The CompTIA Advanced Security Practitioner (CASP) certification is a newer certification from CompTIA that is starting to get more attention. It was recently approved as one of the certifications by Department of Defense (DoD) and is listed on the same level as the CISSP certification in some categories.
I have written about the (CASP) certification in the past in these blogs:
Where Does CASP Fit In?
A common question that many people ask is “Where does the CASP fit in when compared to other security certifications?” The following list includes some common security certifications from easiest to most difficult:
There are other certifications but these are some that are commonly pursued by many individuals.
It’s easier to understand how the CASP fits into the DoD certifications if you understand the basics of the certification levels. The following topics explain the DoD IT hierarchy, shows how different certifications fit into different levels.
DoD Approved 8570 Baseline Certifications
As an extension of Appendix 3 to the DoD 8570.01-Manual, several certifications have been approved as Information Assurance (IA) baseline certifications for the IA Workforce. Personnel performing IA functions must obtain one of the certifications required for their position category or specialty and level.
This page provides a listing of the specific certifications required at each level, but here’s a short summary.
DoD Information Technology Hierarchy
The DoD IT hierarchy is divided into three general levels (Level I, Level II, and Level III) and each of the IA levels are related to one of these levels.
Level I is the basic computing environment and often referred to as a local computing environment. In general, this refers to desktop and laptop computers and hand held computing devices. A computing environment may have one or more servers.
Level II is the networking environment. It can include an operations network, a logistics network, and a human resources network. Level II networks are connected to Level I computing environments.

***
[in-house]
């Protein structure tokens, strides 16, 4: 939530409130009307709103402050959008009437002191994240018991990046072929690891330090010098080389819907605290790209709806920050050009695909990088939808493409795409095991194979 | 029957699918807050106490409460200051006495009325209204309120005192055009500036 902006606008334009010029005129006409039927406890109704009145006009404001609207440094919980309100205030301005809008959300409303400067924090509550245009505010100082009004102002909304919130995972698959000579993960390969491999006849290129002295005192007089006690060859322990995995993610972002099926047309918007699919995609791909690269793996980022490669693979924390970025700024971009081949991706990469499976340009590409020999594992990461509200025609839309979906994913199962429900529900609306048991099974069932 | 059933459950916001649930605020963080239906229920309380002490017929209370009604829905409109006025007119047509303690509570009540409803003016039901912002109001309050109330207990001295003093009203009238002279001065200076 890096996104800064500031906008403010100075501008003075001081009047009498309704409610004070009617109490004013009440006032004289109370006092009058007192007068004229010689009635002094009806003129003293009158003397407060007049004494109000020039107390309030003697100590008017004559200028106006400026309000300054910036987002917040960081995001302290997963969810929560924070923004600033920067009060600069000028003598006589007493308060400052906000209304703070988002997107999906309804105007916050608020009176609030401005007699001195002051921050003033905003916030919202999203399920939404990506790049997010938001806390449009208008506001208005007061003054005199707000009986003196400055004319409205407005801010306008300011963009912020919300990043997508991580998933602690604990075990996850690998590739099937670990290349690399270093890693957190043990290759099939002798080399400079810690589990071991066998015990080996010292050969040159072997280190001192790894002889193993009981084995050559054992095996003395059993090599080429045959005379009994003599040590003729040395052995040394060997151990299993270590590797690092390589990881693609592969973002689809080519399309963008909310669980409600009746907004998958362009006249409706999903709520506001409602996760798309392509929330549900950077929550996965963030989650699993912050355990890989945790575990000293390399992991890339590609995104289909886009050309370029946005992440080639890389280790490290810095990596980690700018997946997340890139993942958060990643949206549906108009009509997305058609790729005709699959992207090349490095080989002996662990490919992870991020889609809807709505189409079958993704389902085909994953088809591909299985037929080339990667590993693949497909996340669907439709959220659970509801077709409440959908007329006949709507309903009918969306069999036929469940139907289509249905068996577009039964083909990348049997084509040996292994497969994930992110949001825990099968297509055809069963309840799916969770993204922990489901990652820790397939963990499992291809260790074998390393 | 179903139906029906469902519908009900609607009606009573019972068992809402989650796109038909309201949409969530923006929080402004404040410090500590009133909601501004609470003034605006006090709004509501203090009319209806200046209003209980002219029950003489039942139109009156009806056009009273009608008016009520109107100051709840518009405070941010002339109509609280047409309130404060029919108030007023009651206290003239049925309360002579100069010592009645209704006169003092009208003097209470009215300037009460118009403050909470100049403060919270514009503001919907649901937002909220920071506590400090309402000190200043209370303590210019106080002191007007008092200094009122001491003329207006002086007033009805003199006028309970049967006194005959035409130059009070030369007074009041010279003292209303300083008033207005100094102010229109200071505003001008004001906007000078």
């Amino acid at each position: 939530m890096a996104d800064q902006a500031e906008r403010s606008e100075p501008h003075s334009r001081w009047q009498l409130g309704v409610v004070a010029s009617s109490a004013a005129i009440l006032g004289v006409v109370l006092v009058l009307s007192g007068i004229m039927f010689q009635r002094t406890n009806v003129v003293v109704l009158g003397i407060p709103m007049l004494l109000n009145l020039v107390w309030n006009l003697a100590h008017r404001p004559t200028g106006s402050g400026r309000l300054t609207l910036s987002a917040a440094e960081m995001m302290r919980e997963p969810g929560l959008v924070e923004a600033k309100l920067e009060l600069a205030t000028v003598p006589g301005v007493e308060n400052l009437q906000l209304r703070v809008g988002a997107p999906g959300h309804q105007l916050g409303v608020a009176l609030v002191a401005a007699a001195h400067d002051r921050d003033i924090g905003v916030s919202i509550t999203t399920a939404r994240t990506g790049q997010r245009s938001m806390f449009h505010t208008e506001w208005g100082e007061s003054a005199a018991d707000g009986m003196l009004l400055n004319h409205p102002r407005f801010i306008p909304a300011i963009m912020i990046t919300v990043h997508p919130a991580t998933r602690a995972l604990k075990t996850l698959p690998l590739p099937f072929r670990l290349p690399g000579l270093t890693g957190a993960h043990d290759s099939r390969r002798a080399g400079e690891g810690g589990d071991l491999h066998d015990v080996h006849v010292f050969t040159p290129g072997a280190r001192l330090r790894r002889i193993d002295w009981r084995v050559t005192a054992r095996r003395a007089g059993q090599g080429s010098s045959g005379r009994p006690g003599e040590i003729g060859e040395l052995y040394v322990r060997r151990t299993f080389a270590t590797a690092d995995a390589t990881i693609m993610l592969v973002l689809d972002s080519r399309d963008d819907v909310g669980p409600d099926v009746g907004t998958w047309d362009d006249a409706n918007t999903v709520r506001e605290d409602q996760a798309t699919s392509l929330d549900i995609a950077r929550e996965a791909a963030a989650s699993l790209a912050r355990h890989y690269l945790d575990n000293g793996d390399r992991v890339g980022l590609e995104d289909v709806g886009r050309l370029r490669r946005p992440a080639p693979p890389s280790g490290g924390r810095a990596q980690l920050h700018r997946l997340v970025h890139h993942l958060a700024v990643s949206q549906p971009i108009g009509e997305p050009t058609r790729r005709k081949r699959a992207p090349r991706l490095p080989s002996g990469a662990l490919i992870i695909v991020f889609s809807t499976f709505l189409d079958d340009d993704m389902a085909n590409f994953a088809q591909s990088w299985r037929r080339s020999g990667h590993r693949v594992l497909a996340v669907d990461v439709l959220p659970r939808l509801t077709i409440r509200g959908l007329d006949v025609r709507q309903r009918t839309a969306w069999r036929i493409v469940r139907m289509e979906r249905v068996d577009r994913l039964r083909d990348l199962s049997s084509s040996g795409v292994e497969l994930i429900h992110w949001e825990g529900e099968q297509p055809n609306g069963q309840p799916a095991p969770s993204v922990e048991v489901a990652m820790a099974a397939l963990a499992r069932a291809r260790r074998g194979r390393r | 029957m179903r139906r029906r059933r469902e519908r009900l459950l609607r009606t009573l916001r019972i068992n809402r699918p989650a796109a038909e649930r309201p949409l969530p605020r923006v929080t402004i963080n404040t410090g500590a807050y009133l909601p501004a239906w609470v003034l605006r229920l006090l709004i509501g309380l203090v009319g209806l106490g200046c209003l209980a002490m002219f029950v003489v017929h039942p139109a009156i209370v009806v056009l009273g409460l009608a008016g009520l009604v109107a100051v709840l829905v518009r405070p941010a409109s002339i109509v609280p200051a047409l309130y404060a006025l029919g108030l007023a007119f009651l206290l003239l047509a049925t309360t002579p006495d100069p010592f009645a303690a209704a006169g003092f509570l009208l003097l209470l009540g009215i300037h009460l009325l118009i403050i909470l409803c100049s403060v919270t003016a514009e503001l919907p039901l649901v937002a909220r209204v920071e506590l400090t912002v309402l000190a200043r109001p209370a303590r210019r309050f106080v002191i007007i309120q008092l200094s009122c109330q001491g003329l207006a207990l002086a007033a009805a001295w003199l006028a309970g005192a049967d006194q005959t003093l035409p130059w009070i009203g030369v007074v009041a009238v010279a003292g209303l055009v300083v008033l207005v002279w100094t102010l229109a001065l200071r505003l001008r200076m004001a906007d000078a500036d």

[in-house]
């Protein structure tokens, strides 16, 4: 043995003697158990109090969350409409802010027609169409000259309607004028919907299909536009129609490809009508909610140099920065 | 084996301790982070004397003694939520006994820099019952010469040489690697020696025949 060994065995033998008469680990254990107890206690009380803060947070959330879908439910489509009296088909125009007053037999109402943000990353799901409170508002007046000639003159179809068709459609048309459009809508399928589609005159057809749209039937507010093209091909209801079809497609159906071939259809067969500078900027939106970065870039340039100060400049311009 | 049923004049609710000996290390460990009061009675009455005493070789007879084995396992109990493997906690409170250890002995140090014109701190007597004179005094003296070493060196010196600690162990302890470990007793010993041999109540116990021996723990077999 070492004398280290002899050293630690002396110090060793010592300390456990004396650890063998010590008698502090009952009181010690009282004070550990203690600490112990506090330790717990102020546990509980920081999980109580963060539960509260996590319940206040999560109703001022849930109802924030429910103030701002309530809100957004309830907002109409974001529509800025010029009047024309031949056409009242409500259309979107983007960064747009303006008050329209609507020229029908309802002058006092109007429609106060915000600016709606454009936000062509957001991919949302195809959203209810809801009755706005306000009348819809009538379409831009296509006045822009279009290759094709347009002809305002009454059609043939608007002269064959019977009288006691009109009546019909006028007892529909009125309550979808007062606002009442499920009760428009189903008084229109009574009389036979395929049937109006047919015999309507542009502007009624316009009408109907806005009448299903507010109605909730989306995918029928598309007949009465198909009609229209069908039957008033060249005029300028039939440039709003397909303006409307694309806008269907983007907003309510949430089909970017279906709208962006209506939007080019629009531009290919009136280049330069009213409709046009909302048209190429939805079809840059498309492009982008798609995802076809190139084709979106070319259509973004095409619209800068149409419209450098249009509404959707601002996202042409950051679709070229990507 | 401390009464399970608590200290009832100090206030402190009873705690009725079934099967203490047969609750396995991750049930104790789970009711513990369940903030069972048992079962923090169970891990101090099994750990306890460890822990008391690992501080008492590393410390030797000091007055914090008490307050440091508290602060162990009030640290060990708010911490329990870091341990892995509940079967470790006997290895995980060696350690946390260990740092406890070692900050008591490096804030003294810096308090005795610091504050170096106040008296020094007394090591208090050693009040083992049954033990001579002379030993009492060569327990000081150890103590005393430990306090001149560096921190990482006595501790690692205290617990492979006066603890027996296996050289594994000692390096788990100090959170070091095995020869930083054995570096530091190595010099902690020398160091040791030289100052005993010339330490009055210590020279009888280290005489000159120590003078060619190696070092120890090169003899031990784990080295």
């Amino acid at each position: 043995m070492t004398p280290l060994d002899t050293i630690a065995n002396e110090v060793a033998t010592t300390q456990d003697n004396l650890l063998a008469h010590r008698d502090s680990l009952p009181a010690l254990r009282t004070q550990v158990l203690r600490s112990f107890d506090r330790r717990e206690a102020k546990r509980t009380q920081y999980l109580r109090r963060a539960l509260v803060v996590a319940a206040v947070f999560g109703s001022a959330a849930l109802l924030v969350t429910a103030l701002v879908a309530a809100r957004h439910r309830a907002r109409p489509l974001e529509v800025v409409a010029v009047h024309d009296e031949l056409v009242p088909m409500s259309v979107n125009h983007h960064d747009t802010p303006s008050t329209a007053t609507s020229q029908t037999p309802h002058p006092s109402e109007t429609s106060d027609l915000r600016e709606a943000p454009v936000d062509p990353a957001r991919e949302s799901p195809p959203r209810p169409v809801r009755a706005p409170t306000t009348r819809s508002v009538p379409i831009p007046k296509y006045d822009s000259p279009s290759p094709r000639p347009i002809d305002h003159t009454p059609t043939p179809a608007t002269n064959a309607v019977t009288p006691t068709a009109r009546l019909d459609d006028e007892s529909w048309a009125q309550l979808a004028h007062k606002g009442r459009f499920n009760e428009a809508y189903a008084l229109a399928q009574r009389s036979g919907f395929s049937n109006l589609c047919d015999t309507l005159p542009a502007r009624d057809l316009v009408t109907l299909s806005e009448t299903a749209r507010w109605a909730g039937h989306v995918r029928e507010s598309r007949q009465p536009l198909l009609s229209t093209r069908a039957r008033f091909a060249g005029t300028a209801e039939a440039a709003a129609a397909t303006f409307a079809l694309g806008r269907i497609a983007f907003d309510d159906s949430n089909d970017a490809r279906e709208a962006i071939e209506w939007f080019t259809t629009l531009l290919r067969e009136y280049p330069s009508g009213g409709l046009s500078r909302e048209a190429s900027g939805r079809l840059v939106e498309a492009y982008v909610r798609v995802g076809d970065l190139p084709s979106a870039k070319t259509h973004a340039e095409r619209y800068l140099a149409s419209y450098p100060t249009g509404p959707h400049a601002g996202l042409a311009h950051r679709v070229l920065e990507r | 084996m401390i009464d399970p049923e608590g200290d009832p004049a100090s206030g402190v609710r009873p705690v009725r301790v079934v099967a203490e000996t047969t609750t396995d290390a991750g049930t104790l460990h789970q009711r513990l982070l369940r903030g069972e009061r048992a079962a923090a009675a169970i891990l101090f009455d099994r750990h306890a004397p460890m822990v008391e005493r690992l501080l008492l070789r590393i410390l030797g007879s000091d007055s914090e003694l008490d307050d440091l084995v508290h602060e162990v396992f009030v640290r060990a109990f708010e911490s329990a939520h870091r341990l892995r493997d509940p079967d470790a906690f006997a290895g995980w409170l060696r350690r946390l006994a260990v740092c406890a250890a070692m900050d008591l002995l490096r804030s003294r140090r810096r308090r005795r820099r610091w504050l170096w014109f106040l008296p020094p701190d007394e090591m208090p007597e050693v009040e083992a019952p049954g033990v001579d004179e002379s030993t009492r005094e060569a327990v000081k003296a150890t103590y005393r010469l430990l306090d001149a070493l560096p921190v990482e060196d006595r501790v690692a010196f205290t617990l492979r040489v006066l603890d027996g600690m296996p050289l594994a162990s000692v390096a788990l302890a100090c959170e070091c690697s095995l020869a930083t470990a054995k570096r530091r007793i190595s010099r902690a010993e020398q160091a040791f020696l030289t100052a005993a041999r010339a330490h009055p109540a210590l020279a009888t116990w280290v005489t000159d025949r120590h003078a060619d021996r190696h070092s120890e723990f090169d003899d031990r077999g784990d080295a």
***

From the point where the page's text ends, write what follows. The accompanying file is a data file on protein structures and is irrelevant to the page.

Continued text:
Level III refers to an enclave environment. It consists of two or more networks controlled by enclave security policies and procedures. A Level III enclave environment is connected to one or more Level II network environments.
Information Assurance Technical (IAT)
In general, IAT positions include anyone that require privileged access to a DoD information system Computing, Network, or Enclave environment. For example, anyone requiring administrative access for a system fits into this category.
IAT Level I
IAT Level II
IAT Level III
Information Assurance Management (IAM)
In general, IAM positions include anyone that has responsibility for managing information system security for a DoD Information System Computing, Network, or Enclave environment.
IAM Level I
IAM Level II
IAM Level III
Information Assurance System Architect and Engineer (IASAE)
In general, IASAE positions include anyone that has responsibility for the design, development, implementation, and/or integration of a DoD IA architecture, system, or system component for a DoD Information System Computing, Network, or Enclave environment?
IASAE Level I
IASAE Level II
IASAE Level III
- CISSP – ISSEP
- CISSP – ISSAP
The CompTIA Advanced Security Practitioner (CASP) certification is now approved for certain DoD levels. Because of this, you can expect to see this certification to get more recognition and respect going forward. In some cases, this is on the same level as the CISSP certification.